Thirdly, we have a much healthier, much broader array of board games available to us today than we did say ten years ago. The old model of product selection was all about getting past gatekeepers – from the inventor/author to the game company, from the game company to the retailer and from the retailer to the consumer. Crowdfunding has today completely revolutionised & at least at the start of the process, circumvented this old way of doing things. Today games which would have been too quirky for anyone to launch ten years ago are able to go direct to the final arbiter – the consumer. If enough consumers like the game, it can be made via crowdfunding sites like Kickstarter. Thus we have had such hit games as Cards Against Humanity and Exploding Kittens – these much more politically incorrect/less old fashioned games and game concepts have opened up board games as a relevant medium to today’s young adults, bringing in a whole new ‘forgotten’ generation to board gaming as a cool & hip activity. The glorious fact about this massively powerful trend is that it is still in the infancy stage – look forward to many more games pushing the boundaries to come – that ‘staleness’ that permeated parts of the board games industry some time back is thankfully long gone.

It would appear that all that talk of the eventual demise of the board games category are fundamentally unfounded!

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Toy Industry Value Chain

When I first entered this industry, my focus was on the fun elements of it, the lack of stiff formality, the amazing product and the glamour & gleam of big entertainment driven launches. The longer I remain part of the toy industry (sure someone will kick me out one day, but until then…!) the more success seems a matter of formula, risk management and process.

Process management. Not a very exciting topic really when there’s so much whizzy stuff to look at in our industry. However, despite the lack of glamour and shiny-ness process management is probably the most neglected business discipline in our industry, and has the potential to make the most quantifiable £ difference to so many toy companies.

Far be it from to suggest that many toy companies develop products on a whim, chuck them at the wall and see what sticks…but it’s surprising how many companies do that! It’s even more surprising how often companies roll into very expensive marketing collateral creation, or manufacturing without enough structured process. And even more importantly, it’s often shocking to see how ad-hoc management sign off processes are.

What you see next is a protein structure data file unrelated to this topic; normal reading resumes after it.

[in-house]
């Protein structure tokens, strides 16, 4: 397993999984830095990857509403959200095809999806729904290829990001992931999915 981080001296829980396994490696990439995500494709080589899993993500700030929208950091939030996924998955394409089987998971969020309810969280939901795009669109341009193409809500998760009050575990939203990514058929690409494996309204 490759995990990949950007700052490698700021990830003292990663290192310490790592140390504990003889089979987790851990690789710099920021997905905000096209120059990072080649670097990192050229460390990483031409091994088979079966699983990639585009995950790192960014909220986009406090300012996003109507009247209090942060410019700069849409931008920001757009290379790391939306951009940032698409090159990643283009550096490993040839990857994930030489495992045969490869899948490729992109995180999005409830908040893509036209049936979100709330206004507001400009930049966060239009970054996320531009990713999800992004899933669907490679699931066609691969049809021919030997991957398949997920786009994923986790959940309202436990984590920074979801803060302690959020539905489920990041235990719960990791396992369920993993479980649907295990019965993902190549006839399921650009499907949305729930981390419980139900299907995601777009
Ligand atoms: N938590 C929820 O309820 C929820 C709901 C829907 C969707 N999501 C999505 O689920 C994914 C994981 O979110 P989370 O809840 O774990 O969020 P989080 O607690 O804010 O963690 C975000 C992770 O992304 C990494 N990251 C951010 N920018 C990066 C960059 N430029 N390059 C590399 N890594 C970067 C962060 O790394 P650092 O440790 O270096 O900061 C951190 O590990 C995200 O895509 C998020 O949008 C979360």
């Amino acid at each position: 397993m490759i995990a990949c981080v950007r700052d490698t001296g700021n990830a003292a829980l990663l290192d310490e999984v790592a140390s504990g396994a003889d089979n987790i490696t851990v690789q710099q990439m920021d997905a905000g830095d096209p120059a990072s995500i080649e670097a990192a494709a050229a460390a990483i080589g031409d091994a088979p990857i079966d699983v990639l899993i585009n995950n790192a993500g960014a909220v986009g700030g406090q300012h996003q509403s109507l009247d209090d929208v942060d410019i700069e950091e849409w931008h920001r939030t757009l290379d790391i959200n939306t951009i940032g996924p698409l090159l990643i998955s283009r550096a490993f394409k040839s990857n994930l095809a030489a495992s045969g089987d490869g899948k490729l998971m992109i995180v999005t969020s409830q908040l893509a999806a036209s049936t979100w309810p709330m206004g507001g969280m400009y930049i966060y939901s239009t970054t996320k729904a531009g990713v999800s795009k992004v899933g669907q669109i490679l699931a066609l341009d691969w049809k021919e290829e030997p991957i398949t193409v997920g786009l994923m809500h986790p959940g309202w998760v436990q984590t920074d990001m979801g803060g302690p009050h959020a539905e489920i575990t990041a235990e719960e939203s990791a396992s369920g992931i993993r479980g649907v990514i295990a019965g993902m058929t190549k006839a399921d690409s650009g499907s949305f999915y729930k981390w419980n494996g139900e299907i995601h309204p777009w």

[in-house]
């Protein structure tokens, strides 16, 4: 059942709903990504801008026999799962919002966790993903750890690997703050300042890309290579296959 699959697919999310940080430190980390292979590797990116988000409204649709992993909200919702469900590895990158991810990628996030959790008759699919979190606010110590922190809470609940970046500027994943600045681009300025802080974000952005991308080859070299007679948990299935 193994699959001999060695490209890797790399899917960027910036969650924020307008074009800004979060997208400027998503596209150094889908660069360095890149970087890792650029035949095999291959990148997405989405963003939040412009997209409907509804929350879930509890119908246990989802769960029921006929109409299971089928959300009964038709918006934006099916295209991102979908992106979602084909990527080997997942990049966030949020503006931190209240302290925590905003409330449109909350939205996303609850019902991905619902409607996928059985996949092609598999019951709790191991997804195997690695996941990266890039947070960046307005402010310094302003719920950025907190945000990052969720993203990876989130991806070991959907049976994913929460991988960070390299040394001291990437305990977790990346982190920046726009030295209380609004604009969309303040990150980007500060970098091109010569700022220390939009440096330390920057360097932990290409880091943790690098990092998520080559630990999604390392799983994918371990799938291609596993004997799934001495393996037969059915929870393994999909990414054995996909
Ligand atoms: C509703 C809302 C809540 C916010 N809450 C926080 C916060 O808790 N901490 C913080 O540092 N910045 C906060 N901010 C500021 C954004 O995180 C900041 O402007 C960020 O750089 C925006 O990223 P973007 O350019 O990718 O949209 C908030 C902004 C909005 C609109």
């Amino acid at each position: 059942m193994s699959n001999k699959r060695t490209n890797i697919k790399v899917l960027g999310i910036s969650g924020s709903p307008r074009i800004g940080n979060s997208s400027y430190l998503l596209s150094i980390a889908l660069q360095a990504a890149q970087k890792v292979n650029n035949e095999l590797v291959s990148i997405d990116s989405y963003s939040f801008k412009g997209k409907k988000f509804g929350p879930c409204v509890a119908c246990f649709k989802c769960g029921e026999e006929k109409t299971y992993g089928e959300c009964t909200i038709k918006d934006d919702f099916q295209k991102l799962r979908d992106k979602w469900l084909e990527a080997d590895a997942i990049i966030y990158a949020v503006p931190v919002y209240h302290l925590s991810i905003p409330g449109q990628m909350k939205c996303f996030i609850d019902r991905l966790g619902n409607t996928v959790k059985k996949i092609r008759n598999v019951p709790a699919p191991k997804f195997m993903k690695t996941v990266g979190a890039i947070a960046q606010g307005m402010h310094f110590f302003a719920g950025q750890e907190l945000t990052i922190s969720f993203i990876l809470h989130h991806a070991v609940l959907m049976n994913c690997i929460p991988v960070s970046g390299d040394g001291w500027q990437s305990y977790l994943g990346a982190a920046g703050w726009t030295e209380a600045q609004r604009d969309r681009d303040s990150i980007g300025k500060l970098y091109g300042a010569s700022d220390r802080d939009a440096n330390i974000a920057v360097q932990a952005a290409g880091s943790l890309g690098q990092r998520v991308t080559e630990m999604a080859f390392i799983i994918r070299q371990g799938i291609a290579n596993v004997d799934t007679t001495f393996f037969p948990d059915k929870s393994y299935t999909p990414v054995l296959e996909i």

Within our industry there are some easily compartmentalised parts of our process with only so many categories of variables. For instance we would normally split by function i.e. R&D, Marketing, Sales, Sourcing, QA, Finance etc., in smaller companies some people have responsibility for several of these functions, in larger companies there are normally separate departments for each.

In scintillatingly exciting project management terms, if you look at the value chain involved with all these departments in conceiving of a toy product or range and getting finished product on and off retail shelves there are literally hundreds if not thousands of moving parts. Taking an ad hoc approach to managing this morass is not a formula for success.

You may not have ever written down all the parts of your moving jigsaw. If you haven’t you should do it now, and consider how in control you are of the overall process and the many micro parts of it.

Effective project management should include a senior management risk review & signoff process, a pitching process for potential & existing suppliers, clear process milestones i.e. concept sign offs, sales forecasting, manufacturing sign offs and more. For each area there should be a clear understanding of who is responsible for what, and what needs to be more clearly thought out/signed off further up the chain of command.

For sure you still need brilliantly persuasive sales teams and amazingly talented creatives, but above all to succeed you need to deliver via following successful formulas & managing efficiently & effectively. In the end this approach will likely be less entertaining, but significantly more lucrative.

We run a Consultancy business for toy companies. We work with major toy companies through to start ups and one person bands. For more information on how we help toy companies grow their distribution around the world: